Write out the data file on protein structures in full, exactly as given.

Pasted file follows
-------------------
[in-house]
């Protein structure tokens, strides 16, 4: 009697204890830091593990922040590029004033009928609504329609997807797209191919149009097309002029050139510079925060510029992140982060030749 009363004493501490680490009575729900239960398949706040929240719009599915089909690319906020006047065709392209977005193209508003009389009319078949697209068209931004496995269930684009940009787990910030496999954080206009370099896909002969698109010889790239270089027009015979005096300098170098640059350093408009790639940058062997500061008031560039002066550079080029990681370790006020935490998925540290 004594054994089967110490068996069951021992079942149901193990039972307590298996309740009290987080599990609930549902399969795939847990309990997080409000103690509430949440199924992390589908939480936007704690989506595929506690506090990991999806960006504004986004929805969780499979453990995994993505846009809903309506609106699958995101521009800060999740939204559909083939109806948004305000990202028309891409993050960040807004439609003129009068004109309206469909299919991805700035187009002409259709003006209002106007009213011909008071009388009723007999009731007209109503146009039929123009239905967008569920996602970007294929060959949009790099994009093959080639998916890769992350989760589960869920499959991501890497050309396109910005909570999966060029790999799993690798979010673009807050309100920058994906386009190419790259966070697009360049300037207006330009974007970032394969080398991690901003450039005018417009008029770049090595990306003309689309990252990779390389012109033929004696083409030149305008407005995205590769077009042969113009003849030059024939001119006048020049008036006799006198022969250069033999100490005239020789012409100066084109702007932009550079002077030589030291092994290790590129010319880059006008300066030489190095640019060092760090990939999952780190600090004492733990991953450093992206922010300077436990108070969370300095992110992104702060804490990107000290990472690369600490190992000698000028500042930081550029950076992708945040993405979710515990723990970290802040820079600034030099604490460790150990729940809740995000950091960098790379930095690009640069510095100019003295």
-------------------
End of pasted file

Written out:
[in-house]
């Protein structure tokens, strides 16, 4: 009697204890830091593990922040590029004033009928609504329609997807797209191919149009097309002029050139510079925060510029992140982060030749 009363004493501490680490009575729900239960398949706040929240719009599915089909690319906020006047065709392209977005193209508003009389009319078949697209068209931004496995269930684009940009787990910030496999954080206009370099896909002969698109010889790239270089027009015979005096300098170098640059350093408009790639940058062997500061008031560039002066550079080029990681370790006020935490998925540290 004594054994089967110490068996069951021992079942149901193990039972307590298996309740009290987080599990609930549902399969795939847990309990997080409000103690509430949440199924992390589908939480936007704690989506595929506690506090990991999806960006504004986004929805969780499979453990995994993505846009809903309506609106699958995101521009800060999740939204559909083939109806948004305000990202028309891409993050960040807004439609003129009068004109309206469909299919991805700035187009002409259709003006209002106007009213011909008071009388009723007999009731007209109503146009039929123009239905967008569920996602970007294929060959949009790099994009093959080639998916890769992350989760589960869920499959991501890497050309396109910005909570999966060029790999799993690798979010673009807050309100920058994906386009190419790259966070697009360049300037207006330009974007970032394969080398991690901003450039005018417009008029770049090595990306003309689309990252990779390389012109033929004696083409030149305008407005995205590769077009042969113009003849030059024939001119006048020049008036006799006198022969250069033999100490005239020789012409100066084109702007932009550079002077030589030291092994290790590129010319880059006008300066030489190095640019060092760090990939999952780190600090004492733990991953450093992206922010300077436990108070969370300095992110992104702060804490990107000290990472690369600490190992000698000028500042930081550029950076992708945040993405979710515990723990970290802040820079600034030099604490460790150990729940809740995000950091960098790379930095690009640069510095100019003295």